Why Scotland’s gender reform bill is sparking concern over trans prisoner policies

Analysts warn of legal challenges if bill makes inmates’ access to gender recognition certificates easier – though jail allocation is decided case by case

The outcry over the placement of the convicted double rapist and transgender woman Isla Bryson in a women’s prison is set against anxieties about Scottish Prison Service policy on trans prisoners and how Scotland’s gender recognition law changes could affect that.

In 2014, the Scottish Prison Service (SPS) introduced its gender identity and gender reassignment policy, which it developed with the Scottish Trans Alliance and is currently being updated. It advises that where an individual is permanently living in a gender other than that assigned at birth, “establishment allocation should usually be the new gender in which they are living”.

This is applied on a case-by-case basis and subject to a detailed and continuing risk assessment. This policy applies regardless of whether a prisoner has a gender recognition certificate (GRC), and, as both the SPS and Scottish government have stressed in recent days, there is no automatic right for a transgender prisoner to be accommodated according to their acquired gender.

The numbers in question remain very small in Scotland: trans men and trans women comprised 0.05% and 0.15% of the prison population respectively as of September 2022, the latest period for which data is available. There were 15 transgender prisoners in custody – 11 trans women andfour trans men.

Of those 11 trans women, six are held in the men’s estate and five in the women’s estate. Of the four trans men, one is held in the men’s estate and three in the women’s estate.

Following a freedom of information request last autumn, the SPS confirmed to the Times that half of trans inmates – then 16 – began their transition after they were convicted.

Last December there were protests outside Cornton Vale, where Bryson was taken after conviction, over the decision to transfer Katie Dolatowski, who was convicted of sexually assaulting a 10-year-old girl.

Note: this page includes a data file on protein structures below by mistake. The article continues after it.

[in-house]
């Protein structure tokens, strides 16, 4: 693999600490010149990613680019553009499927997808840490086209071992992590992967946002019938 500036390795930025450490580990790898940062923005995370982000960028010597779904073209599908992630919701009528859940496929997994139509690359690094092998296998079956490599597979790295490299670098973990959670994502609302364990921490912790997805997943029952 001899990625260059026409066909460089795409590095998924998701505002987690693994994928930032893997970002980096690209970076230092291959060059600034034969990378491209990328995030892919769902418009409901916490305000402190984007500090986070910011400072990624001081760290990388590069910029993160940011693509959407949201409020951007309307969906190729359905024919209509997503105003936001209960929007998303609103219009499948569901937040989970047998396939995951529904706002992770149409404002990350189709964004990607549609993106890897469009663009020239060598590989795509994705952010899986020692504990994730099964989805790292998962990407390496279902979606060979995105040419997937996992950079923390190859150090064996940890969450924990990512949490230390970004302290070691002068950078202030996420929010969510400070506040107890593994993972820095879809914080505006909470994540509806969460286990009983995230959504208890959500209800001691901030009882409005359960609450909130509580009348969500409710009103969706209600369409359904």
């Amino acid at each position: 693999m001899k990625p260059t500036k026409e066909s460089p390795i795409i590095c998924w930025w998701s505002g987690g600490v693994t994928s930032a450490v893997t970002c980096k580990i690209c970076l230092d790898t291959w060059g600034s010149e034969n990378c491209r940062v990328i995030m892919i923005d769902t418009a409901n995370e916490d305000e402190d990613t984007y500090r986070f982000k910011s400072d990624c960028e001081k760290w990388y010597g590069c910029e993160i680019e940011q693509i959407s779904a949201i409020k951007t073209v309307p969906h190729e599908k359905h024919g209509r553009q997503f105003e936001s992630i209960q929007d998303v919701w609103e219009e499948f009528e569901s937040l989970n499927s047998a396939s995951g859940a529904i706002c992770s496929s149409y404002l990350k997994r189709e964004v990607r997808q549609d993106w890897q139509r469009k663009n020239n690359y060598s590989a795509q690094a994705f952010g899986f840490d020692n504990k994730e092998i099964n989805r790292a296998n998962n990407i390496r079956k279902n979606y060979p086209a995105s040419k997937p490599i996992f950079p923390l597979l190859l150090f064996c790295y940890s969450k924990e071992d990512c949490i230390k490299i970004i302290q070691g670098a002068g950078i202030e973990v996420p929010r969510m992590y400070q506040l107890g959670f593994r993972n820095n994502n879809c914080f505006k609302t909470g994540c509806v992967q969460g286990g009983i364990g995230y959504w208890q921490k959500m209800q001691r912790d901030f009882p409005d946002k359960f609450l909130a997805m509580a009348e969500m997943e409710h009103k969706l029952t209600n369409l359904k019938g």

In England and Wales the policy is markedly different. While there is the same rigorous risk assessment, more than 90% of transgender women in prison are housed in men’s prisons and there is no obligation to move transgender prisoners according to their wishes. Those without a GRC are sent to the prison according to their sex assigned at birth “as a matter of course”.

People with knowledge of both systems suggest that more inclusive policies are easier to test out in the much smaller Scottish estate.

Recent moves by Dominic Raab, the UK justice secretary, suggest a greater divergence. In October he announced plans to change policy on the allocation of transgender prisoners. “Under the reforms, transgender women with male genitalia, or those who have been convicted of a sexual offence, should no longer be held in the general women’s estate.”

Across England and Wales 230 transgender prisoners were recorded in the year ending March 2022, and 187 of those recorded their legal gender as male, and 43 were recorded as female.

During the progress of the the gender recognition reform (GRR) bill, multiple concerns were raised about the impact on prison policy of simplifying access to a gender recognition certificate. Current SPS policy means prisoners can seek to change their legal sex while already in custody, with relocations decided on the same case-by-case and risk-assessed basis.

Lucy Hunter Blackburn, of the policy analysts MurrayBlackburnMackenzie , told Holyrood’s equalities committee that the bill should be amended to exempt prisons from having to recognise the trans status of prisoners, warning that the bill could bring about legal challenges.


Libby Brooks Scotland correspondent

The GuardianTramp

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